But do you trust anybody? There was some confusion as to that point.

Jason Brad Berry said...


swampwoman said...

I think that you just might get re-energized this weekend at RTVII - perhaps you'll find that elusive trustworthy partner at the event.

Sop81_1 said...

I feel your pain.


Anonymous said...

How a woman gets into her pants is a less interesting technical question than the best way to peel her out of them, in my humble opinion.

Mac said...

When I spoke to a friend this weekend about the corruption in one of the southern parishes, it wasn't that she didn't know about it, it was more than she didn't care. Or maybe it was just apathy, as she compared today's corruption to that of 25 years ago ... "it's so much better now!"

When I lived in Chicago under Richard M. Daley, people knew that there was rampant corruption; if the streets got plowed on time, though, that was enough for a reelection. I've heard that said of Judge Perez, too, that he "took care" of people, so they were more than happy to look the other way.

A fine mess, indeed.

Anonymous said...

Mac, that line about "taking care" of people may just contain one of the deep existential truths about corruption.

We've got a chemical company here, responsible for the funny smell in the air when the wind is wrong, and for cancer clusters and the full catastrophe.

So where to they do their "community work"? Why, with a little green washing "environmental organization" that claims that their annual boat tour on the river is part of their "community education" strategy, which is well funded by government grants.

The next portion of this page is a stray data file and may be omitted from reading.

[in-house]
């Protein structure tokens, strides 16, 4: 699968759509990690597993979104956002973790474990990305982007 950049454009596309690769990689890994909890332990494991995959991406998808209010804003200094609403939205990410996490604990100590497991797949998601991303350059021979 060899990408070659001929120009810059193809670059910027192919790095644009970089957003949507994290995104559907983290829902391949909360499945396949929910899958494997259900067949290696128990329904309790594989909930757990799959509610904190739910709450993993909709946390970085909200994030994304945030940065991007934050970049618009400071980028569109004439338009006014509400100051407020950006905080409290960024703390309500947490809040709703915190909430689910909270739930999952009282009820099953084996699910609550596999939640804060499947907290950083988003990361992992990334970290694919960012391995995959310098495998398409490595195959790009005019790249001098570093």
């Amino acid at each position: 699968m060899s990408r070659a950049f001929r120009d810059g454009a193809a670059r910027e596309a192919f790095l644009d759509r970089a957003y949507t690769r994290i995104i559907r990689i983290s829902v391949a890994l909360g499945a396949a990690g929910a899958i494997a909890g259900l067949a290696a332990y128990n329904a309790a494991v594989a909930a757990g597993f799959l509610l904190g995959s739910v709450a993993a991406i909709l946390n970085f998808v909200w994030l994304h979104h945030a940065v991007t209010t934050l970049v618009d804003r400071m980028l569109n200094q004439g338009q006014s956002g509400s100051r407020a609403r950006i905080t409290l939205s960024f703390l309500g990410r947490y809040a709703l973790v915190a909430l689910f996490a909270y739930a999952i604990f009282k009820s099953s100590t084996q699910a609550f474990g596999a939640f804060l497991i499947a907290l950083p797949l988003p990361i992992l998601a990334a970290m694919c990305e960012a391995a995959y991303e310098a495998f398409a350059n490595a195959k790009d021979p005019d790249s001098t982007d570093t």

Their private partner in this fun family event is none other than the chemical company that dirties the river to begin with.

Grants do not go to groups that want to do the kind of environmental justice work that might curb their activities, but the friends and fans of the green washing outfit praise the chemical company to the skies for their efforts, and praise the do-nothing "greens" for the way they feel in their hearts, forty years of no change regionally notwithstanding.

Another example: famous Mr. Koch makes billions from cancer causing industries, and when workers
and local residents complain about those factories, he points to the many cancer fighting charities he supports.

On a smaller scale, a local lawyer I know left his wife of 30 years and his teenage kids up shit creek when he left for a barely legal mistress, but he soothed the wounded moral sense of his business associates by "taking care of" his office manager and her daughter.

The office manager was a single mother, and his the truly small ways he helped her, mostly by not firing her when her kid was sick two days in a row, led her to praise him to the skies, and made it easy for people to overlook his betrayal of the woman who worked to put him through university and law school.

If you think someone might be dirty and you aren't quite sure in what way, look to where they do their charitable work for signals about what sins keep them awake at night.

Deadbeat dads tutor kids, cancer-causing- business men run to beat cancer.

Bad men who "take care of" people are drawing the lines about who is and who is not part of the tribe. If you want their largesse, you help them cover up the shit they are doing to people being cast as "outside" the tribe.

Corruption is tribal. Blow the whistle, you are outside the tent. Fall victim to it and complain, you are outside the tent. You want to be "taken care of"? You better be ready to help bury the bodies of those who didn't make that choice.

The tribal nature of corruption goes a long way to explaining why we get bent out of shape when THEY do it, even if WE would find excuses to forgive one of our own doing the same thing.

It is harder ( but better) to walk a line that says, "Don't do it. Not ever."